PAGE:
The effect of mTOR inhibition on obstructive hydrocephalus in patients with tuberous sclerosis complex (TSC) related subependymal giant cell astrocytoma (SEGA)
- Additional Document Info
- View All
PURPOSE: Mammalian target of rapamycin inhibitors (mTORi) are known to effectively reduce the size of subependymal giant cell astrocytomas (SEGAs), which are benign brain lesions associated with Tuberous Sclerosis Complex (TSC) that commonly cause obstructive hydrocephalus (OH). This retrospective case series reviews an institutional experience of the effect of mTORi on OH in patients with TSC-related SEGA. METHODS: Thirteen of 16 identified patients with TSC-related SEGA treated with mTORi from October 2007 to December 2018 were included. Serial magnetic resonance imaging (MRI) and clinical charts were reviewed to correlate symptoms and signs of increased intracranial pressure (iICP) with ventriculomegaly on MRI. A proposed ventriculomegaly scale was used: none (< 7 mm), mild (7-10 mm), moderate (11-30 mm), and severe (> 30 mm). OH was defined as moderate or severe ventriculomegaly, based on the largest measurement. RESULTS: Patients' median age at start of mTORi was 13 (6-17) years and five (38%) patients were female. Eight patients had OH at the time of mTORi initiation, five of whom were asymptomatic. Six patients had improvement of hydrocephalus on serial MRI imaging with mTORi therapy, while seven patients had no change based on the ventriculomegaly scale used. All three patients who presented with symptoms of iICP and had OH also had papilledema. None had worsening of hydrocephalus or required shunt placement. Out of five patients with symptoms of iICP, four avoided surgery. CONCLUSION: Most patients had asymptomatic OH at the time of diagnosis, and ventricular enlargement was not correlated with iICP symptoms. mTORi was successful for treatment of OH from TSC-related SEGA, even in the setting of acute symptoms of iICP.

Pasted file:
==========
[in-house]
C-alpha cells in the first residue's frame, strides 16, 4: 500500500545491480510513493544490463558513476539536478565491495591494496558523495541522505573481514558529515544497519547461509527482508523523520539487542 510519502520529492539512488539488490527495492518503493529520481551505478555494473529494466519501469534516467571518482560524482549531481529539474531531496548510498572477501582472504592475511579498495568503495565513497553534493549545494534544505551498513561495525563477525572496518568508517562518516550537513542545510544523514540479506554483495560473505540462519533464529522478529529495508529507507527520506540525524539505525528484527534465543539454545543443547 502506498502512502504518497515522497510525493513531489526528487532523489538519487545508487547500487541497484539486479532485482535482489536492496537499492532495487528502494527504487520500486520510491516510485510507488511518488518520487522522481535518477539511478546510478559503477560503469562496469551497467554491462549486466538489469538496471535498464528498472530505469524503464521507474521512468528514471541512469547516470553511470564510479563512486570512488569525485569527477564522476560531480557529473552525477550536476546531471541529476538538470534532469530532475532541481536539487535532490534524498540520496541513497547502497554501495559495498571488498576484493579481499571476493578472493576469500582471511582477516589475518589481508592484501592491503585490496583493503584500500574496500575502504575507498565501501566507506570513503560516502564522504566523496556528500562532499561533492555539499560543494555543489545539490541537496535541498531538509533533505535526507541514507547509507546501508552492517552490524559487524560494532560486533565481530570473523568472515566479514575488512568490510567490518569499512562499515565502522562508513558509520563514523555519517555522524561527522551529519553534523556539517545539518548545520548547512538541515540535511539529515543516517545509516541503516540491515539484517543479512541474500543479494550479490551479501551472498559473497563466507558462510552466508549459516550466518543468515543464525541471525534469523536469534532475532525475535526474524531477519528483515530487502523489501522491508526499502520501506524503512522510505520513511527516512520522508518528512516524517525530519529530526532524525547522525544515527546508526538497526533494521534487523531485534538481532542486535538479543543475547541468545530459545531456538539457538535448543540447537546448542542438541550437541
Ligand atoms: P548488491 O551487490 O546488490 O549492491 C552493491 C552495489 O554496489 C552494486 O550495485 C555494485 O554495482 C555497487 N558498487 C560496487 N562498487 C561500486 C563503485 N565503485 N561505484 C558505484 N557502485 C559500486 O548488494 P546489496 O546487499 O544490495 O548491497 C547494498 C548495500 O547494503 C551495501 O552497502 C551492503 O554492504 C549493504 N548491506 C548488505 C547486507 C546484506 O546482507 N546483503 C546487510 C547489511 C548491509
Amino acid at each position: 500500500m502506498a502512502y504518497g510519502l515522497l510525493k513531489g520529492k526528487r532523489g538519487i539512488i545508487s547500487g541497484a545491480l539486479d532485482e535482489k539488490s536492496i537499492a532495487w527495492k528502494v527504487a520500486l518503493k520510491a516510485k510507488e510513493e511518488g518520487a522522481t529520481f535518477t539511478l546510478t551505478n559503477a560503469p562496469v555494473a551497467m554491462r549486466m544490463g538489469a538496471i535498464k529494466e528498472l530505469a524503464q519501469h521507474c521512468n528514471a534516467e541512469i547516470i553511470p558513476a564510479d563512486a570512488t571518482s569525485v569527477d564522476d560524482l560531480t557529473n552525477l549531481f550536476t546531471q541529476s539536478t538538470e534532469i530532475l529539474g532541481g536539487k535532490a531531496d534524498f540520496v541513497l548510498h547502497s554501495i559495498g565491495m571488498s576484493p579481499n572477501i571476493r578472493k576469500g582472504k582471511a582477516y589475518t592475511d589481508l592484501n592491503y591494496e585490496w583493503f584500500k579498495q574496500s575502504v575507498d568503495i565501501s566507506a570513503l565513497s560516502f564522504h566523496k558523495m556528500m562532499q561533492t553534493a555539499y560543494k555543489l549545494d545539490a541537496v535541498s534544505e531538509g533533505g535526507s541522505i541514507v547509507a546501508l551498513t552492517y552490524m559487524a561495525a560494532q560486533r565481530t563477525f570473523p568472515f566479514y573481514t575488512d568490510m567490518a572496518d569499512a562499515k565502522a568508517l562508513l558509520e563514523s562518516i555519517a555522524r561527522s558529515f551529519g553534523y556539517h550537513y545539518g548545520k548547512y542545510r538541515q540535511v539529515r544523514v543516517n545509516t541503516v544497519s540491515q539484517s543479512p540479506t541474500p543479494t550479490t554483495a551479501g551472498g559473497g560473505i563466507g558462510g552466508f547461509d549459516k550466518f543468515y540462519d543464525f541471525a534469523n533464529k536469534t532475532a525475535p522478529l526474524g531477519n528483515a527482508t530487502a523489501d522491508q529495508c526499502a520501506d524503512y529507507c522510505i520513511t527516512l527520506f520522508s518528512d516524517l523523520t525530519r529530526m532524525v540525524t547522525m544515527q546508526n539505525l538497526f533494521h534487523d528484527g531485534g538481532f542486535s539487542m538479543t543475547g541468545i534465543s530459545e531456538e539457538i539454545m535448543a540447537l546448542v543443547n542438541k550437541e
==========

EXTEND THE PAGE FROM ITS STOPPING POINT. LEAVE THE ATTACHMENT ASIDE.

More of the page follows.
has subject area